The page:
A Landmine Turned Atomic Bomb

Sr. Wantabee and husband have a simple room for their teenage kids, a boy and a girl. To play on the weekend, we expect a decent attempt at school and a decent attempt to keep your bedroom striaght. A respectful please and thanks are always welcome in exchange for the transport we supply. Friday afternoon her son, who had been down with a migraine headache for two days, perked up to do some homework and one load of wash before dancing out to be with “his crew.” He’d be home by 10 pm. The daughter on the other hand, had attended school, had play practice that went late so went via lightrail to her babysitting job, being retreived by her father at 1 am! But, a messy room. When the son returned, he found the garbage removed from his room and some furniture moved around to get to all the trash. Realizing he would be upset, we did not anticipate the atom bomb that exploded. “It is MY space!!!” “I was going to do it!!!!” The daughter is in bed by 2 a.m. and up at 9 a.m. for a concert performance. On the way, Sr. Wantabee pointed out that the room was not straight, she was tired and so going out priviledges were suspended. Another atom bomb exploded. “That is MY room!!” “I plan to clean it!!!” “My friends and I need to spend an evening unwinding together as we have had a VERY stressful week, MOM!!!!” How did these landmines turn into atom bombs?

As I pondered this and Sr. Wantabee realized she had never had her own room after age 2. She had always shared with her sister or a roommate. She was not adopted and did not realize the importance of a designated voice. Likewise she had been raised by a mother who was a stay-at-home mom, spending her life cleaning and cooking while Sr. WAntabee’s job was to do well at school. As a young adult, she was a professional and had roommates who enjoyed nesting and considered Sr. Wantabee inept. In Kenya, she had maids and supervised housework. Now, back in the States, she has her own home for the first time in her life and at ae 64 is trying to be a professional and feels the responsibility for the home. Even though she may not be a good housewife, she knows it is her realm as she seeks to be professional.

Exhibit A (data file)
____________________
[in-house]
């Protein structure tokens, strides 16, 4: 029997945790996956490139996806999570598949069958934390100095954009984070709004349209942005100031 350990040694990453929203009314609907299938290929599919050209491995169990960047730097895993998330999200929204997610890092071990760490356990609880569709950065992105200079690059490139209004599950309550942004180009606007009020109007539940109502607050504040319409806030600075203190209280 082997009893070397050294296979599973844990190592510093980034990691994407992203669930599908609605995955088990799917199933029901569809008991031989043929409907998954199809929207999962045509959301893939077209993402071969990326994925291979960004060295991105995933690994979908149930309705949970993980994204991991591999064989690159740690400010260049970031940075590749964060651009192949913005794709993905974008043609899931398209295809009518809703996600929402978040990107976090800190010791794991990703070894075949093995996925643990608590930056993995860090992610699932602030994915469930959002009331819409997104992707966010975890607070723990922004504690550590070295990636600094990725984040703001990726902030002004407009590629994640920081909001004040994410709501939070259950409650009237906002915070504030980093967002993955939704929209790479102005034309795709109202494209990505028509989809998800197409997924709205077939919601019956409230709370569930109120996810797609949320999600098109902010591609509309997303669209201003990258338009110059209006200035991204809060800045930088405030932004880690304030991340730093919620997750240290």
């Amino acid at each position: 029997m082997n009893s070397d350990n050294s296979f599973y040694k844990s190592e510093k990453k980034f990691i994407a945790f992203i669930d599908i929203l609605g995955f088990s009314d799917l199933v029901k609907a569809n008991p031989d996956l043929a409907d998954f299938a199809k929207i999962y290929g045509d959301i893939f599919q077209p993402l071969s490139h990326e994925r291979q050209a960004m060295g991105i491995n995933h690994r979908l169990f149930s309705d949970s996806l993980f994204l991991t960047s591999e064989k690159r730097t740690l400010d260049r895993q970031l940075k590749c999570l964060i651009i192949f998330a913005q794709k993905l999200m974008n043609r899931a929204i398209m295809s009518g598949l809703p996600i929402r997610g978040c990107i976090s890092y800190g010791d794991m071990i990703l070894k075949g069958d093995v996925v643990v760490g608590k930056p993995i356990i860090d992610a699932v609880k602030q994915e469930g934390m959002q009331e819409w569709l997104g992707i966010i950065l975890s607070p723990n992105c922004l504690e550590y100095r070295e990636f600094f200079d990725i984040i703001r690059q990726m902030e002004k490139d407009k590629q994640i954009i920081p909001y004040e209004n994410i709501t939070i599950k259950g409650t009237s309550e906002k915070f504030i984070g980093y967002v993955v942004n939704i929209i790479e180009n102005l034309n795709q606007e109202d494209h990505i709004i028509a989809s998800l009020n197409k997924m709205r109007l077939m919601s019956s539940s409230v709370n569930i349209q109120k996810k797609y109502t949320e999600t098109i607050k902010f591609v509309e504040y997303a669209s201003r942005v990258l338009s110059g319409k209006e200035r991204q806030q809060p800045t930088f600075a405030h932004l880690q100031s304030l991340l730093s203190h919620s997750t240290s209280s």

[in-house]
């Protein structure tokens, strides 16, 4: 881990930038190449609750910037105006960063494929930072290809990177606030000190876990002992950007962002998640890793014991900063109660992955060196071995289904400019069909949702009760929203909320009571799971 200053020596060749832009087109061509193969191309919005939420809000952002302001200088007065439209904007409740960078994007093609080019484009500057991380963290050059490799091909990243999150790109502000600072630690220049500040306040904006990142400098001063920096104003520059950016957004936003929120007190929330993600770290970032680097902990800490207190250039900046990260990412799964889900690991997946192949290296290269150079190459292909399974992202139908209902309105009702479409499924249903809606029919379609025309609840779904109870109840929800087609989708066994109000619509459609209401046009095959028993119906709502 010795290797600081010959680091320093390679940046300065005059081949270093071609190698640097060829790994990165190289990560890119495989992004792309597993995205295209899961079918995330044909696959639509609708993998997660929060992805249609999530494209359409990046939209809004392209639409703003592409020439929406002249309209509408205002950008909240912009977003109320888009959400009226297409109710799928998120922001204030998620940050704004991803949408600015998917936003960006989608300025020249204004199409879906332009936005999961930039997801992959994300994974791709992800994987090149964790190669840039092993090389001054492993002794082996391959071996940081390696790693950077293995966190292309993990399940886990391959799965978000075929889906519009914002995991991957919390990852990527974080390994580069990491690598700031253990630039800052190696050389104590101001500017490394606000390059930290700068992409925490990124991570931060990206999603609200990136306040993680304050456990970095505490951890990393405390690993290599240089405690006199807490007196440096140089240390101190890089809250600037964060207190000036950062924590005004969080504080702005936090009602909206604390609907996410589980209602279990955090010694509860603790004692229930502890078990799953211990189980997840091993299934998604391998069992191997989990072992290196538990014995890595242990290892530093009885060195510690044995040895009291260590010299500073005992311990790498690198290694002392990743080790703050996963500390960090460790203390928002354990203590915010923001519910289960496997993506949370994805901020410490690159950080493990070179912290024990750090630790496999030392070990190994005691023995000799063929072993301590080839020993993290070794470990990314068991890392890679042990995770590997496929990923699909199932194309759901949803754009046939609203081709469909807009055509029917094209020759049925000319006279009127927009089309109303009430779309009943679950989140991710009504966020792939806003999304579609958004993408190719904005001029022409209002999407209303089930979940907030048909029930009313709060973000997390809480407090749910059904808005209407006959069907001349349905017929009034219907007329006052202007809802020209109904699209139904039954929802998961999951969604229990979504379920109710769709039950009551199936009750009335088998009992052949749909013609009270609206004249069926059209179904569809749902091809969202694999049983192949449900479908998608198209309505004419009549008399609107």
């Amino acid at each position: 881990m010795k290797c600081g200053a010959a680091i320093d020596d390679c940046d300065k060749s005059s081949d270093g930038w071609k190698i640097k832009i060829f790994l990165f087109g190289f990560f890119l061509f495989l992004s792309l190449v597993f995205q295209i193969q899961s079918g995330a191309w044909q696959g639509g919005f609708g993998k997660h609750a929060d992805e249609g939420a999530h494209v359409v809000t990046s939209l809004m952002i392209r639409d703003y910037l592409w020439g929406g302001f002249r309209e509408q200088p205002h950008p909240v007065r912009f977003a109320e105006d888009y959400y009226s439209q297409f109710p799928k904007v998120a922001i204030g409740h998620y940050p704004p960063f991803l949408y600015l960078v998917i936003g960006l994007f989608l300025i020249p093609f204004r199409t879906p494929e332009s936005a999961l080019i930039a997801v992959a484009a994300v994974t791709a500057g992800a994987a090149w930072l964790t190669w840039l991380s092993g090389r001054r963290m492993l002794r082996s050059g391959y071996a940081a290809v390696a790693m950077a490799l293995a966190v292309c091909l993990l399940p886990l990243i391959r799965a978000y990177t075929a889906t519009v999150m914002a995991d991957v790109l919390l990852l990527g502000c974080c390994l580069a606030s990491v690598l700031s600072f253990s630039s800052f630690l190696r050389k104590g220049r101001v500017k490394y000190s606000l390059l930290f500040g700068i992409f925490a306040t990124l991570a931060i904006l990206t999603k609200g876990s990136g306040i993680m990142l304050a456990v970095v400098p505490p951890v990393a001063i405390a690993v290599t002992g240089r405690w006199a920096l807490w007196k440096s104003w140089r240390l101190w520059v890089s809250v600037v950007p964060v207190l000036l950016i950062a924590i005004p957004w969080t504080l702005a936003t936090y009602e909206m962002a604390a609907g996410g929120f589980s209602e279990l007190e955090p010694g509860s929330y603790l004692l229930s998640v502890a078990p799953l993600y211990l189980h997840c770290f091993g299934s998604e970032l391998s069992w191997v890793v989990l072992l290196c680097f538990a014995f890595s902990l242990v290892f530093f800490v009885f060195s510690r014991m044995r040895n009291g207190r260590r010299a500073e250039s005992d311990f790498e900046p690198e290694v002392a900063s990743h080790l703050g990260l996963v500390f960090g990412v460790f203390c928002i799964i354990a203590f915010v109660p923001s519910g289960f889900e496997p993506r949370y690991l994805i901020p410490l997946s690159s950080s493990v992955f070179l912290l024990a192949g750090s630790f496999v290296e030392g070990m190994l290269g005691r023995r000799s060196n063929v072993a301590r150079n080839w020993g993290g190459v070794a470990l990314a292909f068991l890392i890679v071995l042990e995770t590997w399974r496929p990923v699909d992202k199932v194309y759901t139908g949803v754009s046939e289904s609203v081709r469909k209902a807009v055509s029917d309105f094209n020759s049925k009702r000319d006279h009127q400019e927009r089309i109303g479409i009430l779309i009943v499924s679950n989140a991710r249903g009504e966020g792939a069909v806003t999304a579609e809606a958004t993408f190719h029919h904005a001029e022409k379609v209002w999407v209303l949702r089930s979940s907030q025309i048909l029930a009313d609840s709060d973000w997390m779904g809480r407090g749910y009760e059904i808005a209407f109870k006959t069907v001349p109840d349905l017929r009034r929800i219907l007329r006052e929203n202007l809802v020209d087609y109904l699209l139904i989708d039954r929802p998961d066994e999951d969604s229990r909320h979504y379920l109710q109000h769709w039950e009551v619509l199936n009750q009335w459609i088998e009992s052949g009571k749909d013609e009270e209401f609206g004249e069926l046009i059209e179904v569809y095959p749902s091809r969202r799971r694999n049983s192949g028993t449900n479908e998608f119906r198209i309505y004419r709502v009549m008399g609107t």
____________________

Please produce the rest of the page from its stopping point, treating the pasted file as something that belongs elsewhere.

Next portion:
Sr. Wantabee’s husband is an only child who never had to compete for space and who was raised in Africa with maids at home and when at school, everyone had one job in the door. He just does not understand the fuss.

The kids, born in Africa, are the real Americans, greatly gifted far beyond the mother of the 50-60s or the father raised in the bush of Africa. They have not shared space since age 7 ie 11 years and as teenagers feel they have inherited bedrooms from their now 28+ siblings and deserve the same respect and total trust at age 15!

The result, a cultural atom bomb as the three cultures in one family collided over, “Pick up your room if you want to go out.” The blessing of diversity and the tension exploded. Relationships are repaired but… where is the next landmine?

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